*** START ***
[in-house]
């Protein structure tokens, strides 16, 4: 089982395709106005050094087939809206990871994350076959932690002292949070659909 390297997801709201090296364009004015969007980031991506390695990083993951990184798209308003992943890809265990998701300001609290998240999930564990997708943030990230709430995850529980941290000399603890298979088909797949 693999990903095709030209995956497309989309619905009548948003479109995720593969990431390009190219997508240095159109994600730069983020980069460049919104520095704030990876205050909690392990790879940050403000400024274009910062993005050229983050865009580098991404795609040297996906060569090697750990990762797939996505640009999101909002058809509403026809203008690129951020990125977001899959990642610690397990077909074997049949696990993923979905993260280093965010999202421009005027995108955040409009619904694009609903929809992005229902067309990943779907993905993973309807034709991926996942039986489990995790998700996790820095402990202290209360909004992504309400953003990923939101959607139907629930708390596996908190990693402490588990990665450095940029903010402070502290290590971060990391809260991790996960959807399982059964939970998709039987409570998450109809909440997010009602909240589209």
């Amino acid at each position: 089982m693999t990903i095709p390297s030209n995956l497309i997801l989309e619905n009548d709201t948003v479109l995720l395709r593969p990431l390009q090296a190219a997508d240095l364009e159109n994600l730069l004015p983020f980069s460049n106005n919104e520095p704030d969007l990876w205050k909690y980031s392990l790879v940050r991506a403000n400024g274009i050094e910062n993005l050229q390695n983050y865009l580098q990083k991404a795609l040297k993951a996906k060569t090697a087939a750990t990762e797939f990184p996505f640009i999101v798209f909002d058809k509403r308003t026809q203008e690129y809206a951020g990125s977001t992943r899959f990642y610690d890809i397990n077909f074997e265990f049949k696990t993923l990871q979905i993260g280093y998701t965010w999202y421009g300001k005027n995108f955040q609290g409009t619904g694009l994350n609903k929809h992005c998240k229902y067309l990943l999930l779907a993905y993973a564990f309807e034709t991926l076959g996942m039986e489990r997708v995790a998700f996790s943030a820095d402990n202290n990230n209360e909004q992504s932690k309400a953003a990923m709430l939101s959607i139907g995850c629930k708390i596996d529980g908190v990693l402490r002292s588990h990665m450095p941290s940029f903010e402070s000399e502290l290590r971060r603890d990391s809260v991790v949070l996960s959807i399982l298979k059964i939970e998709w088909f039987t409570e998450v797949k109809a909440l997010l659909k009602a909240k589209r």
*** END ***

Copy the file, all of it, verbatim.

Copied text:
[in-house]
């Protein structure tokens, strides 16, 4: 089982395709106005050094087939809206990871994350076959932690002292949070659909 390297997801709201090296364009004015969007980031991506390695990083993951990184798209308003992943890809265990998701300001609290998240999930564990997708943030990230709430995850529980941290000399603890298979088909797949 693999990903095709030209995956497309989309619905009548948003479109995720593969990431390009190219997508240095159109994600730069983020980069460049919104520095704030990876205050909690392990790879940050403000400024274009910062993005050229983050865009580098991404795609040297996906060569090697750990990762797939996505640009999101909002058809509403026809203008690129951020990125977001899959990642610690397990077909074997049949696990993923979905993260280093965010999202421009005027995108955040409009619904694009609903929809992005229902067309990943779907993905993973309807034709991926996942039986489990995790998700996790820095402990202290209360909004992504309400953003990923939101959607139907629930708390596996908190990693402490588990990665450095940029903010402070502290290590971060990391809260991790996960959807399982059964939970998709039987409570998450109809909440997010009602909240589209």
């Amino acid at each position: 089982m693999t990903i095709p390297s030209n995956l497309i997801l989309e619905n009548d709201t948003v479109l995720l395709r593969p990431l390009q090296a190219a997508d240095l364009e159109n994600l730069l004015p983020f980069s460049n106005n919104e520095p704030d969007l990876w205050k909690y980031s392990l790879v940050r991506a403000n400024g274009i050094e910062n993005l050229q390695n983050y865009l580098q990083k991404a795609l040297k993951a996906k060569t090697a087939a750990t990762e797939f990184p996505f640009i999101v798209f909002d058809k509403r308003t026809q203008e690129y809206a951020g990125s977001t992943r899959f990642y610690d890809i397990n077909f074997e265990f049949k696990t993923l990871q979905i993260g280093y998701t965010w999202y421009g300001k005027n995108f955040q609290g409009t619904g694009l994350n609903k929809h992005c998240k229902y067309l990943l999930l779907a993905y993973a564990f309807e034709t991926l076959g996942m039986e489990r997708v995790a998700f996790s943030a820095d402990n202290n990230n209360e909004q992504s932690k309400a953003a990923m709430l939101s959607i139907g995850c629930k708390i596996d529980g908190v990693l402490r002292s588990h990665m450095p941290s940029f903010e402070s000399e502290l290590r971060r603890d990391s809260v991790v949070l996960s959807i399982l298979k059964i939970e998709w088909f039987t409570e998450v797949k109809a909440l997010l659909k009602a909240k589209r």